I found it interesting that the whole “The speculators are of Chinese ancestry and the street is one that, until 1948, was locked up with “whites only” restrictive covenants that would have prevented them from living in any of the houses there.” was thrown in there.

Jesus H Christ, that was 69 years ago. An interesting fact, but does it really belong here? Is that supposed to make it feel like some sort of moral victory? I highly doubt anyone from 1948 still lives there. There were tons of bad laws back then. Your neighborhood that you live in may have had methods to keep “them” out. The army integrated that year. Jim Crow was alive and well. I imagine there is a ton of places where one would have been frowned upon moving into 69 years ago. Just seems like an odd jab.


#33

Buying property at auction and then soaking the former owner for more than the taxes owed is a THING. Of course if the HOA had gotten rid of the gate and given the street to the city, this could have been avoided. I’m guessing that the new owners of the street can’t legally block access. The individual property owners almost certainly have an easement.


#34

Nowhere in the article does it say the city tried to contact the HOA directly.


#35

The City only had the address of the Accountant that the HOA used.
I would surmise that is like having a Registered Agent for your Corporation.
That would be the “official” contact for the Corporation (or HOA).

HOA changed Accountants but never updated the address with the City.
As far as the City is concerned, the address they have on file is the one for the HOA.
HOA Accountant for the last 30 years NEVER noticed that they never got a Property Tax Bill.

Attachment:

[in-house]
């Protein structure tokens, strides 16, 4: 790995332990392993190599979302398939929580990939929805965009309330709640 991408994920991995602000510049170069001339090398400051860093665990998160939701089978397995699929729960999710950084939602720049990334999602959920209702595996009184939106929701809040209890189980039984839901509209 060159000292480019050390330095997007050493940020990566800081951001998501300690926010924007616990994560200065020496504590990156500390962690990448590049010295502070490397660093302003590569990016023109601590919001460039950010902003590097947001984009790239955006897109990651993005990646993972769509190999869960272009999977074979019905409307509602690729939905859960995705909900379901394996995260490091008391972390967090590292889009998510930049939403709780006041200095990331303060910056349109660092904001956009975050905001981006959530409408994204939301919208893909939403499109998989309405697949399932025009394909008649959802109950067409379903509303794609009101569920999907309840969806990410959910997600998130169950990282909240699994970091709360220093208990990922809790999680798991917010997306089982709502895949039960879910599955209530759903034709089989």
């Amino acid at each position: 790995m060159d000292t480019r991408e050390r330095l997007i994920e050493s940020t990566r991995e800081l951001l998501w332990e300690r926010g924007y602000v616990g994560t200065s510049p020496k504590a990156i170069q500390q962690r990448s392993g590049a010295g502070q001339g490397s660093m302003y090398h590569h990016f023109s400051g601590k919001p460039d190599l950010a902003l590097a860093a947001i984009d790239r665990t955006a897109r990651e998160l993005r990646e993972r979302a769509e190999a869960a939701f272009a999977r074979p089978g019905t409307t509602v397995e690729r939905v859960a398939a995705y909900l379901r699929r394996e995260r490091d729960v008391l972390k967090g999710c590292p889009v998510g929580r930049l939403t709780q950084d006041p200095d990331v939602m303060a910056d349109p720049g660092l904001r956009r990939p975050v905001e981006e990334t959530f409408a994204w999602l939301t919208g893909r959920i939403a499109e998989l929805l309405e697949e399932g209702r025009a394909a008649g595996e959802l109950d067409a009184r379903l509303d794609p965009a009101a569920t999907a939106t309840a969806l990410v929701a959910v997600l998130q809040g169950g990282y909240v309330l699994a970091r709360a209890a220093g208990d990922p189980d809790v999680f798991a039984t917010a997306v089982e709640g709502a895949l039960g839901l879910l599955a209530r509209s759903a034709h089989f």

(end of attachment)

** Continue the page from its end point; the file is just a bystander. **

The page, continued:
One would think an ACCOUNTANT would notice that certain “vendors” had stopped sending bills.


#36

They own the sidewalk now, and it will cost them to maintain their investment. Why wouldn’t they charge to use it?

The homeowners have already gotten three decades of free maintenance.


#37

I suppose a maintenance fee is one thing. But something beyond that?

As for the home owners, they seemed unaware of it. They paid the HOA, the HOA should have paid the bills.

Where I used to live nearly every street had sidewalks or a trail in the back. Pretty sure those were privately held and maintained by the HOA, no the city.


#38

Since the accountant’s address was the address of record, the city would have no other door on which to knock. When the accountant stopped working for the HOA, all files would have been returned to them and they should have submitted a new address of record to the city.

It really isn’t the city’s job to handhold the owners of a private street to make sure they properly update their files and so forth.


#39

Oh absolutely! How many of the ever-so-well-heeled residents of that private oval actually dirty their hands with a physical newspaper? Those legal notices still appear in the local paper of record and not automagically to your iPhone screen.

Yep, my Schadenfreude is still undiminished, I’m afraid.


#40

OH give me a break. Who the fuck reads those? Even people who get the paper never read them.

Again, how hard would it have been for the city to just google the HOA for contact info? They must have had bills being returned to sender, right? They didn’t seem to try at all to contact someone to get it paid.